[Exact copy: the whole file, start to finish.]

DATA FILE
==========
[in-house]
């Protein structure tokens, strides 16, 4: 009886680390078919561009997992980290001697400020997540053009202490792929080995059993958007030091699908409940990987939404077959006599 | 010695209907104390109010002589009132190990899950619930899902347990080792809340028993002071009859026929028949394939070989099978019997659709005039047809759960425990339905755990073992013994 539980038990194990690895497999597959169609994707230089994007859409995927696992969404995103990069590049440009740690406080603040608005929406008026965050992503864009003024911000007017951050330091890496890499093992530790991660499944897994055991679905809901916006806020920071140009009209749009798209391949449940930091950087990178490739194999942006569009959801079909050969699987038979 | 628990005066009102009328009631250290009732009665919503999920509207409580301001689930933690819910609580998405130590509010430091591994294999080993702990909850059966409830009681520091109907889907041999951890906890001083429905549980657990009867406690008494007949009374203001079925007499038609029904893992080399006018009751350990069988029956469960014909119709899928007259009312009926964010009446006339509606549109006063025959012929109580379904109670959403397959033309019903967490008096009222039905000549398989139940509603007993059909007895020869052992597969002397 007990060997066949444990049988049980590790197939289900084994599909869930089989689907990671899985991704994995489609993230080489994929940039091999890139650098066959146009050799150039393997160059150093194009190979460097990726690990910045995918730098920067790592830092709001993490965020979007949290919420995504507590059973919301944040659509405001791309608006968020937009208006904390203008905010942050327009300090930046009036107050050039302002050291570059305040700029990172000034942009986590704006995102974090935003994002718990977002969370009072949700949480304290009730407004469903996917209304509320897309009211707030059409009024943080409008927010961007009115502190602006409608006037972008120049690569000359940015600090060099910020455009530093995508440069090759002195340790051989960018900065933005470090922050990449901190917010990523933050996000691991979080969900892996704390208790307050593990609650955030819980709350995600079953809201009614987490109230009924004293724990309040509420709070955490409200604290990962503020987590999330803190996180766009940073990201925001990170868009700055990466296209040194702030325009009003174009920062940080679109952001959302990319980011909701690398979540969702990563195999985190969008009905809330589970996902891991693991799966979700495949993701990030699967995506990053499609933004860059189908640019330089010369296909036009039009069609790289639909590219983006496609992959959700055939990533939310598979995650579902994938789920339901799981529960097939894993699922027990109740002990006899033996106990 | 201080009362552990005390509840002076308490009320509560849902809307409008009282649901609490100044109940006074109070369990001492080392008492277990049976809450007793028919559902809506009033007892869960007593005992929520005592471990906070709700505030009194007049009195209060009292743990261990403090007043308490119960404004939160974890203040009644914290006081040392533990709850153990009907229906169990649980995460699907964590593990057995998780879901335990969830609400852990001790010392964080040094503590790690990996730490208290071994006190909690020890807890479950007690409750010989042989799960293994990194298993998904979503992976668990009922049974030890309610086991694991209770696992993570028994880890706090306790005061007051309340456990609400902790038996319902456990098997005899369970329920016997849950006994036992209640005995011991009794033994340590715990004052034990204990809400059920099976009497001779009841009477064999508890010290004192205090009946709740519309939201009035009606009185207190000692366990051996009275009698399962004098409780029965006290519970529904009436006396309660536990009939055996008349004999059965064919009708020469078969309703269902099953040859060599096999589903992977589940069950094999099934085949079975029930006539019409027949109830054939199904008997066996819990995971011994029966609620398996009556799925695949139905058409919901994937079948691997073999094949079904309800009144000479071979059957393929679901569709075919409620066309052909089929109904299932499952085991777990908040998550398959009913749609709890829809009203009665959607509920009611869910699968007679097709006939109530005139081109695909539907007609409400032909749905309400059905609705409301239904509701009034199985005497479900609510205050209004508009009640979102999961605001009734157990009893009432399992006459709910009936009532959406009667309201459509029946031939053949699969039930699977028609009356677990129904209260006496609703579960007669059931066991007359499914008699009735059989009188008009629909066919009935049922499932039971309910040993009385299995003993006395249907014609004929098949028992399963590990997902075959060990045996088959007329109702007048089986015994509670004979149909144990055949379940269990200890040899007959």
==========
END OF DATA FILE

[in-house]
């Protein structure tokens, strides 16, 4: 009886680390078919561009997992980290001697400020997540053009202490792929080995059993958007030091699908409940990987939404077959006599 | 010695209907104390109010002589009132190990899950619930899902347990080792809340028993002071009859026929028949394939070989099978019997659709005039047809759960425990339905755990073992013994 539980038990194990690895497999597959169609994707230089994007859409995927696992969404995103990069590049440009740690406080603040608005929406008026965050992503864009003024911000007017951050330091890496890499093992530790991660499944897994055991679905809901916006806020920071140009009209749009798209391949449940930091950087990178490739194999942006569009959801079909050969699987038979 | 628990005066009102009328009631250290009732009665919503999920509207409580301001689930933690819910609580998405130590509010430091591994294999080993702990909850059966409830009681520091109907889907041999951890906890001083429905549980657990009867406690008494007949009374203001079925007499038609029904893992080399006018009751350990069988029956469960014909119709899928007259009312009926964010009446006339509606549109006063025959012929109580379904109670959403397959033309019903967490008096009222039905000549398989139940509603007993059909007895020869052992597969002397 007990060997066949444990049988049980590790197939289900084994599909869930089989689907990671899985991704994995489609993230080489994929940039091999890139650098066959146009050799150039393997160059150093194009190979460097990726690990910045995918730098920067790592830092709001993490965020979007949290919420995504507590059973919301944040659509405001791309608006968020937009208006904390203008905010942050327009300090930046009036107050050039302002050291570059305040700029990172000034942009986590704006995102974090935003994002718990977002969370009072949700949480304290009730407004469903996917209304509320897309009211707030059409009024943080409008927010961007009115502190602006409608006037972008120049690569000359940015600090060099910020455009530093995508440069090759002195340790051989960018900065933005470090922050990449901190917010990523933050996000691991979080969900892996704390208790307050593990609650955030819980709350995600079953809201009614987490109230009924004293724990309040509420709070955490409200604290990962503020987590999330803190996180766009940073990201925001990170868009700055990466296209040194702030325009009003174009920062940080679109952001959302990319980011909701690398979540969702990563195999985190969008009905809330589970996902891991693991799966979700495949993701990030699967995506990053499609933004860059189908640019330089010369296909036009039009069609790289639909590219983006496609992959959700055939990533939310598979995650579902994938789920339901799981529960097939894993699922027990109740002990006899033996106990 | 201080009362552990005390509840002076308490009320509560849902809307409008009282649901609490100044109940006074109070369990001492080392008492277990049976809450007793028919559902809506009033007892869960007593005992929520005592471990906070709700505030009194007049009195209060009292743990261990403090007043308490119960404004939160974890203040009644914290006081040392533990709850153990009907229906169990649980995460699907964590593990057995998780879901335990969830609400852990001790010392964080040094503590790690990996730490208290071994006190909690020890807890479950007690409750010989042989799960293994990194298993998904979503992976668990009922049974030890309610086991694991209770696992993570028994880890706090306790005061007051309340456990609400902790038996319902456990098997005899369970329920016997849950006994036992209640005995011991009794033994340590715990004052034990204990809400059920099976009497001779009841009477064999508890010290004192205090009946709740519309939201009035009606009185207190000692366990051996009275009698399962004098409780029965006290519970529904009436006396309660536990009939055996008349004999059965064919009708020469078969309703269902099953040859060599096999589903992977589940069950094999099934085949079975029930006539019409027949109830054939199904008997066996819990995971011994029966609620398996009556799925695949139905058409919901994937079948691997073999094949079904309800009144000479071979059957393929679901569709075919409620066309052909089929109904299932499952085991777990908040998550398959009913749609709890829809009203009665959607509920009611869910699968007679097709006939109530005139081109695909539907007609409400032909749905309400059905609705409301239904509701009034199985005497479900609510205050209004508009009640979102999961605001009734157990009893009432399992006459709910009936009532959406009667309201459509029946031939053949699969039930699977028609009356677990129904209260006496609703579960007669059931066991007359499914008699009735059989009188008009629909066919009935049922499932039971309910040993009385299995003993006395249907014609004929098949028992399963590990997902075959060990045996088959007329109702007048089986015994509670004979149909144990055949379940269990200890040899007959």